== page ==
Source: The Guardian Unlimited
European politics were jolted as seldom before on Sunday when France’s extreme nationalists triumphed in the European parliament elections, which across the continent returned an unprecedented number of MEPs hostile or sceptical about the European Union in a huge vote of no confidence in Europe‘s political elite.
France’s Front National won the election there with a projected 25% of the vote, while the governing socialists of President François Hollande collapsed to 14%, according to exit polls.
In Britain the Nigel Farage-led insurrection against Westminster was also expected by all three main parties to deliver a victory for Ukip in the election, albeit with a lower lead than some opinion polls had been predicting in recent weeks. Turnout in Britain was 36%, higher than at the last European elections in 2009.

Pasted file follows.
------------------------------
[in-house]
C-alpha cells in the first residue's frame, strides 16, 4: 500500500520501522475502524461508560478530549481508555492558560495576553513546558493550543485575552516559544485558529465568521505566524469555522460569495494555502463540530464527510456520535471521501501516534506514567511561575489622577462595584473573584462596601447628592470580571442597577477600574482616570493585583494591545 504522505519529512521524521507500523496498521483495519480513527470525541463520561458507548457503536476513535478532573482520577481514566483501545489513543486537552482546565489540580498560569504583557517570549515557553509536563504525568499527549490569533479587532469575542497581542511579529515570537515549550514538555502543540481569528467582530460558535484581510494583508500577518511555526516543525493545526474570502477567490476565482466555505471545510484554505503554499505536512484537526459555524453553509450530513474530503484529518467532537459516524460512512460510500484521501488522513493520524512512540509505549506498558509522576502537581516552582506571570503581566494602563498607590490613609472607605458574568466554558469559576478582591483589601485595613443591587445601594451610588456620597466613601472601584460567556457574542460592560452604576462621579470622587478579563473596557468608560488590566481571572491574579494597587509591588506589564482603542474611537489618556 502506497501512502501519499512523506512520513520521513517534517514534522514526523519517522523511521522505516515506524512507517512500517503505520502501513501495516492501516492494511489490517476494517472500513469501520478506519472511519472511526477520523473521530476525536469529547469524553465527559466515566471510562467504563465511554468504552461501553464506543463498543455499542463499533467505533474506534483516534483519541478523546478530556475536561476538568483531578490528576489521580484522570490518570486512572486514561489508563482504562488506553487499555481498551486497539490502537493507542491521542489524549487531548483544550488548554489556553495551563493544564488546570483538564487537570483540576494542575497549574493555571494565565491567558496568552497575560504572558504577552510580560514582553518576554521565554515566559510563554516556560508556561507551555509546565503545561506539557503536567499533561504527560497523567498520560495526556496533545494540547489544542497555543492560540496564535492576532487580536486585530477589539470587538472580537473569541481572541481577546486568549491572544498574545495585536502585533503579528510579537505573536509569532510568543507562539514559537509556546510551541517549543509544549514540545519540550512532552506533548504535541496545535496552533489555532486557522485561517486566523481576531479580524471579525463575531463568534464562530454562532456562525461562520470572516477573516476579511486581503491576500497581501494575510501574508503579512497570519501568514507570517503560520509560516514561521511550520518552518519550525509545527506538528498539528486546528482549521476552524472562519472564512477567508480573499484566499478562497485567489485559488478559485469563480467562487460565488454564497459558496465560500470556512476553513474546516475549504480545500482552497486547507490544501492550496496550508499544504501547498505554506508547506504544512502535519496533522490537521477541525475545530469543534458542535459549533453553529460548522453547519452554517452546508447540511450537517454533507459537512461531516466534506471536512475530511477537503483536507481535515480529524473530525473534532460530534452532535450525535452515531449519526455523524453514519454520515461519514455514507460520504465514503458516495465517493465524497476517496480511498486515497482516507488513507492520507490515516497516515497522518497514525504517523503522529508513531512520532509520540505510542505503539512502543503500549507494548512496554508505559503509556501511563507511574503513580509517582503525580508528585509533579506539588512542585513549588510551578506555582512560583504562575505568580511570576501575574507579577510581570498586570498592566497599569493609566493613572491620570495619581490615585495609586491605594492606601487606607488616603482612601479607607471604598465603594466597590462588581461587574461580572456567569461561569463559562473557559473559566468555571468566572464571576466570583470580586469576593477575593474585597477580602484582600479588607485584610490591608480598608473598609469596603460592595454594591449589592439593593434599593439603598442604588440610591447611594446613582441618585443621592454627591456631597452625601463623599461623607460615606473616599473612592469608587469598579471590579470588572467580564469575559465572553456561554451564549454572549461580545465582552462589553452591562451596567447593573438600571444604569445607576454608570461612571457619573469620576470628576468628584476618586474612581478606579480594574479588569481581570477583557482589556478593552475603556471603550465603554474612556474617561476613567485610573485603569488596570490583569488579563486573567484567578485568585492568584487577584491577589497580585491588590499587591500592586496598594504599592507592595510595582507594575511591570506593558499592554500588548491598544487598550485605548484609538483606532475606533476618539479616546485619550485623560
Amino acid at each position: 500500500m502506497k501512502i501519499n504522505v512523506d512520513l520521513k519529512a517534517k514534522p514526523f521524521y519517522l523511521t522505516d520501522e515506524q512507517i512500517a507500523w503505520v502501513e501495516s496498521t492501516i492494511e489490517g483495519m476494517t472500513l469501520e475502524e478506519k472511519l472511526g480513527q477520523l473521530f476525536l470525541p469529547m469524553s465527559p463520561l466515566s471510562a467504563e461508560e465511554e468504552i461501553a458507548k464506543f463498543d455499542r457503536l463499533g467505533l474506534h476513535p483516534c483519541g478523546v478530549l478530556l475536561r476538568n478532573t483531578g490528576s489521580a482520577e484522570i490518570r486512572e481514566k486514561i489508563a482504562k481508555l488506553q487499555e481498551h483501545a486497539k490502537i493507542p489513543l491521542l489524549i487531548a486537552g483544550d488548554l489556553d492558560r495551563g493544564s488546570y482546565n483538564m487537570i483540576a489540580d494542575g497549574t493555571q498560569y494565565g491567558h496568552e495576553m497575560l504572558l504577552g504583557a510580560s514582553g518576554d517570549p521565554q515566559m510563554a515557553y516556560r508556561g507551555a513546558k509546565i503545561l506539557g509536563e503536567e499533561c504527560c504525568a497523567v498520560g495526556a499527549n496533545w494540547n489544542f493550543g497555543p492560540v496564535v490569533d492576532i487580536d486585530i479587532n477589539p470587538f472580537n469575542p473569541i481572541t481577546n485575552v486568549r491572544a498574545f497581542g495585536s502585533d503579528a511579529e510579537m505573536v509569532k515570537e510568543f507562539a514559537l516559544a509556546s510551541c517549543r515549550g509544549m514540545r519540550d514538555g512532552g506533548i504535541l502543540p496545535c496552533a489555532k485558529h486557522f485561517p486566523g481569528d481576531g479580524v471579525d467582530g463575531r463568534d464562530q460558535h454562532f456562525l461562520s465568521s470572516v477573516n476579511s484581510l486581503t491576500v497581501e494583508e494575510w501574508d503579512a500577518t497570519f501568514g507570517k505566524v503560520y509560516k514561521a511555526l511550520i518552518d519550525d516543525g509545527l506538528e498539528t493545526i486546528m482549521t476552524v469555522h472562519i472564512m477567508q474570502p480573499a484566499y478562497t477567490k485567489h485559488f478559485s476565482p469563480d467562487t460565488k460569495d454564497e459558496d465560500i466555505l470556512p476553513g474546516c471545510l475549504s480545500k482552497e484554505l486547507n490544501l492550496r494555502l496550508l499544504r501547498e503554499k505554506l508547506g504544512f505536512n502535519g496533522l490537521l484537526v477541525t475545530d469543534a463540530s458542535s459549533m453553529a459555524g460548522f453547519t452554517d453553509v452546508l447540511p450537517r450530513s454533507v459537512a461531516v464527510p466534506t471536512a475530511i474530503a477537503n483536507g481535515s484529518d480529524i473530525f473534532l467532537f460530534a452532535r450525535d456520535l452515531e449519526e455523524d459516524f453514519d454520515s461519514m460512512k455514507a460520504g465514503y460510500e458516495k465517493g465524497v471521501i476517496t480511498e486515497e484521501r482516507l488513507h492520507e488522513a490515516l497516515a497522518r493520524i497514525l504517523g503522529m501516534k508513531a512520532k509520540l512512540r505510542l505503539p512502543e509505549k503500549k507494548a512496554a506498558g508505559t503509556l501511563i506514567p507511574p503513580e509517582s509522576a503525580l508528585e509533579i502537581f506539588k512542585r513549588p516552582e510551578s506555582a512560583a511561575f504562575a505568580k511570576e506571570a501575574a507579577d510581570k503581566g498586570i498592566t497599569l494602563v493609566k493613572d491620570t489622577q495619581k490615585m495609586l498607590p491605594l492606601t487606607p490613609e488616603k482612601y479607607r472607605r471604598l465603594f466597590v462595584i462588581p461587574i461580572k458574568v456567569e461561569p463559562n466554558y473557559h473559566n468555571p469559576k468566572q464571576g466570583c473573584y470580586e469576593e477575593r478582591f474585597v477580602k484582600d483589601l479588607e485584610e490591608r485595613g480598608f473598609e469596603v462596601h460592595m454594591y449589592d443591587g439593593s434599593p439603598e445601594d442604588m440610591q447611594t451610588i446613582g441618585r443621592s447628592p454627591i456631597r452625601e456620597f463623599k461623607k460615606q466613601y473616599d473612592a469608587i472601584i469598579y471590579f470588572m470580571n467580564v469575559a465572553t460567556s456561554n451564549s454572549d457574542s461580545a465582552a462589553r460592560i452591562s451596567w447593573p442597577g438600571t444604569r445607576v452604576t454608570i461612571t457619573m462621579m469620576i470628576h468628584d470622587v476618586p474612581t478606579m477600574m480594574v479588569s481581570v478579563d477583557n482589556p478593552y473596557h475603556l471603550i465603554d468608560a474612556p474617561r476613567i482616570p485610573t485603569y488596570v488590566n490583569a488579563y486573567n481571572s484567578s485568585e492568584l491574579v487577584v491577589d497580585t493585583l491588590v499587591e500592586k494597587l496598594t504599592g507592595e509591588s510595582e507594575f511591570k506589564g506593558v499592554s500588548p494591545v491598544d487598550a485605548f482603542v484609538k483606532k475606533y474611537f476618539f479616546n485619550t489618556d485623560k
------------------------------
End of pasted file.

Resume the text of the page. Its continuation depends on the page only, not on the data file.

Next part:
Four days of elections across 28 countries returned a record number of MEPs opposed to the EU project. Voters delivered a string of sensational outcomes, according to exit polls, with radical and nationalist anti-EU forces scoring major victories both on the far right and the hard left.
In Greece, Alexis Tsipras led the Syriza movement to a watershed victory for the left over the country’s two traditional ruling parties – currently governing in coalition – the New Democracy conservatives and the Pasok social democrats. The neo-fascists of Golden Dawn took about 10%.
Exit polls suggest the nationalist anti-immigrant Danish People’s party won by a similar margin in Denmark.